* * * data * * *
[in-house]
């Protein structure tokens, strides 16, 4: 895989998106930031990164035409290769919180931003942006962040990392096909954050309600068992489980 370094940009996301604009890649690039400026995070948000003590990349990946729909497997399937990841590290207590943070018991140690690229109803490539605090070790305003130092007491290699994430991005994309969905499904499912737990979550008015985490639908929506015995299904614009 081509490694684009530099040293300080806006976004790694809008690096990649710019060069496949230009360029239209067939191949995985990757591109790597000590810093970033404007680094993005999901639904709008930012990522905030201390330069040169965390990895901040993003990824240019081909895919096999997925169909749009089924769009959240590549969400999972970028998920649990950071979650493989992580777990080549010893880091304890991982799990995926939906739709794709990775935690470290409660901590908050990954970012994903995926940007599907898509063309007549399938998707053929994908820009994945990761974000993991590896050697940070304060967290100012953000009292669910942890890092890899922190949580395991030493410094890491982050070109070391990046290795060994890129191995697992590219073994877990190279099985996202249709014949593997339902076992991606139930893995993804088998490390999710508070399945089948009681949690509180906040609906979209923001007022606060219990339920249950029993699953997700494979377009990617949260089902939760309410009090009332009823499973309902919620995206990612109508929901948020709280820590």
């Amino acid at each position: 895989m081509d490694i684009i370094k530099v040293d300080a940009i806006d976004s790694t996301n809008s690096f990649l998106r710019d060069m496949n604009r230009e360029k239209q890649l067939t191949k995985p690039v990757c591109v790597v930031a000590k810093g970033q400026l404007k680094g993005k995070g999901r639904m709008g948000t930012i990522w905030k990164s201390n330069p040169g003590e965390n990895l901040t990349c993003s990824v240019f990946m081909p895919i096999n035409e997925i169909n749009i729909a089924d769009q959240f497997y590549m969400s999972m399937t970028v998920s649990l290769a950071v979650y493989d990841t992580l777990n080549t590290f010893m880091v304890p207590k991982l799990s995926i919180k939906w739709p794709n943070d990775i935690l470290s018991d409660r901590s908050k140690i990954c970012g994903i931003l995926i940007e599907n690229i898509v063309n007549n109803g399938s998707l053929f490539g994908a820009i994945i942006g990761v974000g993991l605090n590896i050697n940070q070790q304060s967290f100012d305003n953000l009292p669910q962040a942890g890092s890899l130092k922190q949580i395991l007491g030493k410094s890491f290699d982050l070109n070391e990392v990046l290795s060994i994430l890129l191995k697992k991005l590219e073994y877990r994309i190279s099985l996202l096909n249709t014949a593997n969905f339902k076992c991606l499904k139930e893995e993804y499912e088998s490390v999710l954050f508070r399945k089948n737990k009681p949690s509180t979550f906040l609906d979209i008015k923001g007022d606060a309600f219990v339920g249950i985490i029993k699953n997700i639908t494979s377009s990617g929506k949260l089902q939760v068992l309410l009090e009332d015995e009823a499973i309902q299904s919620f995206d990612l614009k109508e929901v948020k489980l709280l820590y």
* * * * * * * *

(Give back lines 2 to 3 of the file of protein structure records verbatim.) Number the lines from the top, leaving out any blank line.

């Protein structure tokens, strides 16, 4: 895989998106930031990164035409290769919180931003942006962040990392096909954050309600068992489980 370094940009996301604009890649690039400026995070948000003590990349990946729909497997399937990841590290207590943070018991140690690229109803490539605090070790305003130092007491290699994430991005994309969905499904499912737990979550008015985490639908929506015995299904614009 081509490694684009530099040293300080806006976004790694809008690096990649710019060069496949230009360029239209067939191949995985990757591109790597000590810093970033404007680094993005999901639904709008930012990522905030201390330069040169965390990895901040993003990824240019081909895919096999997925169909749009089924769009959240590549969400999972970028998920649990950071979650493989992580777990080549010893880091304890991982799990995926939906739709794709990775935690470290409660901590908050990954970012994903995926940007599907898509063309007549399938998707053929994908820009994945990761974000993991590896050697940070304060967290100012953000009292669910942890890092890899922190949580395991030493410094890491982050070109070391990046290795060994890129191995697992590219073994877990190279099985996202249709014949593997339902076992991606139930893995993804088998490390999710508070399945089948009681949690509180906040609906979209923001007022606060219990339920249950029993699953997700494979377009990617949260089902939760309410009090009332009823499973309902919620995206990612109508929901948020709280820590």
């Amino acid at each position: 895989m081509d490694i684009i370094k530099v040293d300080a940009i806006d976004s790694t996301n809008s690096f990649l998106r710019d060069m496949n604009r230009e360029k239209q890649l067939t191949k995985p690039v990757c591109v790597v930031a000590k810093g970033q400026l404007k680094g993005k995070g999901r639904m709008g948000t930012i990522w905030k990164s201390n330069p040169g003590e965390n990895l901040t990349c993003s990824v240019f990946m081909p895919i096999n035409e997925i169909n749009i729909a089924d769009q959240f497997y590549m969400s999972m399937t970028v998920s649990l290769a950071v979650y493989d990841t992580l777990n080549t590290f010893m880091v304890p207590k991982l799990s995926i919180k939906w739709p794709n943070d990775i935690l470290s018991d409660r901590s908050k140690i990954c970012g994903i931003l995926i940007e599907n690229i898509v063309n007549n109803g399938s998707l053929f490539g994908a820009i994945i942006g990761v974000g993991l605090n590896i050697n940070q070790q304060s967290f100012d305003n953000l009292p669910q962040a942890g890092s890899l130092k922190q949580i395991l007491g030493k410094s890491f290699d982050l070109n070391e990392v990046l290795s060994i994430l890129l191995k697992k991005l590219e073994y877990r994309i190279s099985l996202l096909n249709t014949a593997n969905f339902k076992c991606l499904k139930e893995e993804y499912e088998s490390v999710l954050f508070r399945k089948n737990k009681p949690s509180t979550f906040l609906d979209i008015k923001g007022d606060a309600f219990v339920g249950i985490i029993k699953n997700i639908t494979s377009s990617g929506k949260l089902q939760v068992l309410l009090e009332d015995e009823a499973i309902q299904s919620f995206d990612l614009k109508e929901v948020k489980l709280l820590y």